Rory L. Aronsky said...

(Apologies again. Thoughts just spurt out after the fact)

It is one of the most intriguing treatments of a man in massive denial about the misfortunes of his recent past.

I got to thinking about "Lakeview Terrace" just now and while I realize that and "The Swimmer" are entirely different films, I'm reminded of what they used to make their respective points.

"Lakeview Terrace" uses encroaching wildfires to highlight the racial tensions that inevitably explode. Not always subtle.

In "The Swimmer," Ned Merrill (Lancaster's role) shows up at the first pool in the neighborhood, strangely wearing only swimming trunks. He feels great, looks strong, and has what must be the biggest smile anyone can have in suburbia. Gradually, walking through dirt, feeling the chill from swimming a few pools even with a towel occasionally being offered, and walking straight across a highway, he becomes worn down, until the ultimate humiliation for him when he's at a community pool and is told he can't go in until he washes his feet in the showers nearby, and then is charged admission that he can't pay, and has to ask for it from someone who used to know him, but whose wife seems to know him better and doesn't want to get involved with him again, even in the simple matter of change. The husband gives it to him anyway, brushing off his wife.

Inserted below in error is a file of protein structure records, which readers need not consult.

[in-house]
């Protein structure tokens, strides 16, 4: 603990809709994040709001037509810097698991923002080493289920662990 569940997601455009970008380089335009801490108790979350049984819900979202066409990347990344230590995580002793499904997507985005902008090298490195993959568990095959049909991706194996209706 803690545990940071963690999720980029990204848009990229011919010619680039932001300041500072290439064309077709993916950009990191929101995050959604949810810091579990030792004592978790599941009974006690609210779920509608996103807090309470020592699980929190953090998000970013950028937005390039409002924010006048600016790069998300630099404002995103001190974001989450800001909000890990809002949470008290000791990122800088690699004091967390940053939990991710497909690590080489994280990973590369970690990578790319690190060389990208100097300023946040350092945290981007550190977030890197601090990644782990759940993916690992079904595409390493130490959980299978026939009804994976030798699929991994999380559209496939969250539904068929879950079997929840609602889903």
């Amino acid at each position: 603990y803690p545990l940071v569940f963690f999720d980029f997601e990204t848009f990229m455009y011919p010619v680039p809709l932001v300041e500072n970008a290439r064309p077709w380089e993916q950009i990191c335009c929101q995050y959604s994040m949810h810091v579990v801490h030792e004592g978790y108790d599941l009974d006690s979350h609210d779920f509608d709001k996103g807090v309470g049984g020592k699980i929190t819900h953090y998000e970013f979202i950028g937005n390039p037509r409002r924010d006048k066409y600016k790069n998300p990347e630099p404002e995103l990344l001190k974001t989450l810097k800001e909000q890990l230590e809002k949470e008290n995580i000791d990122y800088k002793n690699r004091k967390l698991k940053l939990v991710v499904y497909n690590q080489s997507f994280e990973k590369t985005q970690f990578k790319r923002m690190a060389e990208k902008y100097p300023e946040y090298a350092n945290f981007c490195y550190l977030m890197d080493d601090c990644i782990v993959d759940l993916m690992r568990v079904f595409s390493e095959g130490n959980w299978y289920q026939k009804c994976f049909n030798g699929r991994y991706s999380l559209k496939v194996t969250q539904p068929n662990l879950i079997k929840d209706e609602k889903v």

It's more subtle than what "Lakeview Terrace" has (though it does have its potent moments of insight), because Ned's declining physical condition in that way adds to what others think about him and what we think as we try to figure out how big a figure he was in his neighborhood and just how badly he treated others, highlighted by Janice Rule, who plays a jilted lover.

It turns out that the scene with Rule was re-shot after the actress who played her was undeemed unfit in that performance, and wasn't even shot in Connecticut. It happened after Frank Perry, the director, and his wife, screenwriter Eleanor Perry, walked off the film after Columbia Pictures expressed dissatisfaction with their cut, and the late Sydney Pollack took over for the final weeks.

Harry Finch said...

It's sad when a fellow loses his copy of collected Cheever stories. More sad than losing his teeth, but not as sad as misplacing his drink.

Erin O'Brien said...

I haven't seen the movie in ages, but what Rory says about Lancaster's character is spot-on. The other thing that I loved about this film is the way it's dated like The Graduate is dated. The music, the booze, the clothes. It's part of what is going on. The very idea of swimming a river of suburban pools. Christ awmighty! Where's my hostess skirt and silver city pink lipstick?

We all need to see this movie.

Everyone here who cares, keep an eye out and if The Swimmer comes on TCM again--or anywhere else for that matter, give a good shout out.

Erin O'Brien said...

And yeah, that is Joan Rivers.

Anonymous said...

She looks then (in '68) just as she looks now, in '08. Highlander?